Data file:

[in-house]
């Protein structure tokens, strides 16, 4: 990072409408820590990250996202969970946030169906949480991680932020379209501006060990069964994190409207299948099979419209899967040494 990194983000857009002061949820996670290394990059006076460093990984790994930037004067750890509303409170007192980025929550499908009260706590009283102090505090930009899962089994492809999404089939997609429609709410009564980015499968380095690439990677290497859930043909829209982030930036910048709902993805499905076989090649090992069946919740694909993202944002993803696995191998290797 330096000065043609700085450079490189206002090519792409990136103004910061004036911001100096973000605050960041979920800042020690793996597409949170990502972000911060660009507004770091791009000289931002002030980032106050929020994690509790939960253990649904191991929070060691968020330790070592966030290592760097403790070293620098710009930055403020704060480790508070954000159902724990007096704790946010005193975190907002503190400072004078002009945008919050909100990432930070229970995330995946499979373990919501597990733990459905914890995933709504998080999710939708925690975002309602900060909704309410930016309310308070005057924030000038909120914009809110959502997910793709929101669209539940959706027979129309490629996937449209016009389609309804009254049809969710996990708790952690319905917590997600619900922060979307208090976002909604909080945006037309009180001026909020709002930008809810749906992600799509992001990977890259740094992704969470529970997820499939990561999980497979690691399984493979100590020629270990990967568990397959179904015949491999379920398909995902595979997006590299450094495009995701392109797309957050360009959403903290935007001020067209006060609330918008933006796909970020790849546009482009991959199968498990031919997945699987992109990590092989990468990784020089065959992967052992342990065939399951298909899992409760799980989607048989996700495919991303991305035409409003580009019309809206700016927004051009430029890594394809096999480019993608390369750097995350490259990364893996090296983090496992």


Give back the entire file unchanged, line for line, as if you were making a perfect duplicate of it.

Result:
[in-house]
């Protein structure tokens, strides 16, 4: 990072409408820590990250996202969970946030169906949480991680932020379209501006060990069964994190409207299948099979419209899967040494 990194983000857009002061949820996670290394990059006076460093990984790994930037004067750890509303409170007192980025929550499908009260706590009283102090505090930009899962089994492809999404089939997609429609709410009564980015499968380095690439990677290497859930043909829209982030930036910048709902993805499905076989090649090992069946919740694909993202944002993803696995191998290797 330096000065043609700085450079490189206002090519792409990136103004910061004036911001100096973000605050960041979920800042020690793996597409949170990502972000911060660009507004770091791009000289931002002030980032106050929020994690509790939960253990649904191991929070060691968020330790070592966030290592760097403790070293620098710009930055403020704060480790508070954000159902724990007096704790946010005193975190907002503190400072004078002009945008919050909100990432930070229970995330995946499979373990919501597990733990459905914890995933709504998080999710939708925690975002309602900060909704309410930016309310308070005057924030000038909120914009809110959502997910793709929101669209539940959706027979129309490629996937449209016009389609309804009254049809969710996990708790952690319905917590997600619900922060979307208090976002909604909080945006037309009180001026909020709002930008809810749906992600799509992001990977890259740094992704969470529970997820499939990561999980497979690691399984493979100590020629270990990967568990397959179904015949491999379920398909995902595979997006590299450094495009995701392109797309957050360009959403903290935007001020067209006060609330918008933006796909970020790849546009482009991959199968498990031919997945699987992109990590092989990468990784020089065959992967052992342990065939399951298909899992409760799980989607048989996700495919991303991305035409409003580009019309809206700016927004051009430029890594394809096999480019993608390369750097995350490259990364893996090296983090496992």